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Renshaw out of third test with concussion

Associated Press logo Associated Press 6/01/2017
In this Jan. 5, 2017, photo Australia's Matt Renshaw leaves the field of play shortly after he was hit with a batted ball during their cricket test match against Pakistan in Sydney, Australia. Renshaw has been ruled out for the remainder of the third test against Pakistan due to concussion after being hit on the helmet twice in three days at the Sydney Cricket Ground. (AP Photo/Rick Rycroft) © The Associated Press In this Jan. 5, 2017, photo Australia's Matt Renshaw leaves the field of play shortly after he was hit with a batted ball during their cricket test match against Pakistan in Sydney, Australia. Renshaw has been ruled out for the remainder of the third test against Pakistan due to concussion after being hit on the helmet twice in three days at the Sydney Cricket Ground. (AP Photo/Rick Rycroft)

SYDNEY — Australia's Matt Renshaw has been ruled out for the remainder of the third test against Pakistan due to concussion after being hit on the helmet twice in three days at the Sydney Cricket Ground.

Renshaw, fielding at short leg, was struck on the top of his helmet from a powerful sweep shot by Sarfraz Ahmed on Thursday. The 20-year-old was examined by team doctor Peter Brukner and initially he continued, but left the field an over later due to a headache.

"He rested in the dressing room and then, when we returned to the hotel, we performed concussion tests and his cognitive, balance, co-ordination and reaction times were all within normal limits," Brukner said on Friday. "However, on Friday morning he was still symptomatic and so we have taken the decision to withdraw him from the match as he is suffering from concussion.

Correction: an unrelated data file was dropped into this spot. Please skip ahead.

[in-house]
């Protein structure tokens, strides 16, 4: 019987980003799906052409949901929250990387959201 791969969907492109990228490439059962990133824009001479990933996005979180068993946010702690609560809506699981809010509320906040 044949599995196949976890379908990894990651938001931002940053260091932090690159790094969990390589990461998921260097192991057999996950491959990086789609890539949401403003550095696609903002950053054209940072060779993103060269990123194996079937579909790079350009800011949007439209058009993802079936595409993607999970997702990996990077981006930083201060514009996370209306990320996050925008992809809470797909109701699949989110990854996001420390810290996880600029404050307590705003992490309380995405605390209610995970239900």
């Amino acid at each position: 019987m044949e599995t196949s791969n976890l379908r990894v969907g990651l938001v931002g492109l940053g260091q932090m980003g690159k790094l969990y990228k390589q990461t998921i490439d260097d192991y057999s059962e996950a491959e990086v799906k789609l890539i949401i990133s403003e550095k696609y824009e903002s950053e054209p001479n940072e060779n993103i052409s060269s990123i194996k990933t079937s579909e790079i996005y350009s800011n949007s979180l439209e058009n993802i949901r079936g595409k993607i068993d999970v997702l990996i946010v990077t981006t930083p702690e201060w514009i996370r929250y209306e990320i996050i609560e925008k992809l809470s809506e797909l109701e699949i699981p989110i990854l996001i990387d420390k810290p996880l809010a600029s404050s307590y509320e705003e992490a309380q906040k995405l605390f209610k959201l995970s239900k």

"I have to say the coach and the captain have been absolutely supportive. They've said to me all along 'it's your decision doc'. I've had no pressure at all to keep Matthew in the game."

Renshaw was also struck while batting on Tuesday, as a Mohammad Amir short-pitched ball struck him on the helmet grille. Renshaw received treatment on the field before he carried on and scored 184 for his maiden test century.

While Australia can have a fielding substitute for Renshaw, there can be no replacement in the batting order, effectively putting the team a man down. Some have advocated changing that rule, to prevent teams keeping concussed players available.

"The more examples, the more experience we have with this, the more common it is, there will be pressure on the ICC to do something about a concussion sub," said Brukner. "Without a concussion sub there is a lot of pressure on the player, the coach and the doctor to allow the player to continue. So it would be helpful in that regard if we had a sub that would make it easier to pull players out with a concussion.

"We've introduced it in non-first class cricket in Australia and it seemed to be successful and I think it's something that needs to be looked at very seriously by the ICC."

There was better news for Australia with regard to wicketkeeper Matthew Wade, who missed almost all Thursday's play as he dealt with nausea, vomiting and diarrhoea.

"We administered medication and after a night's rest he is feeling much better and will take part in play on Friday," Brukner said.

Play was delayed until after lunch on Friday, with Pakistan resuming at 271-8, needing another 68 runs to avoid the follow on.

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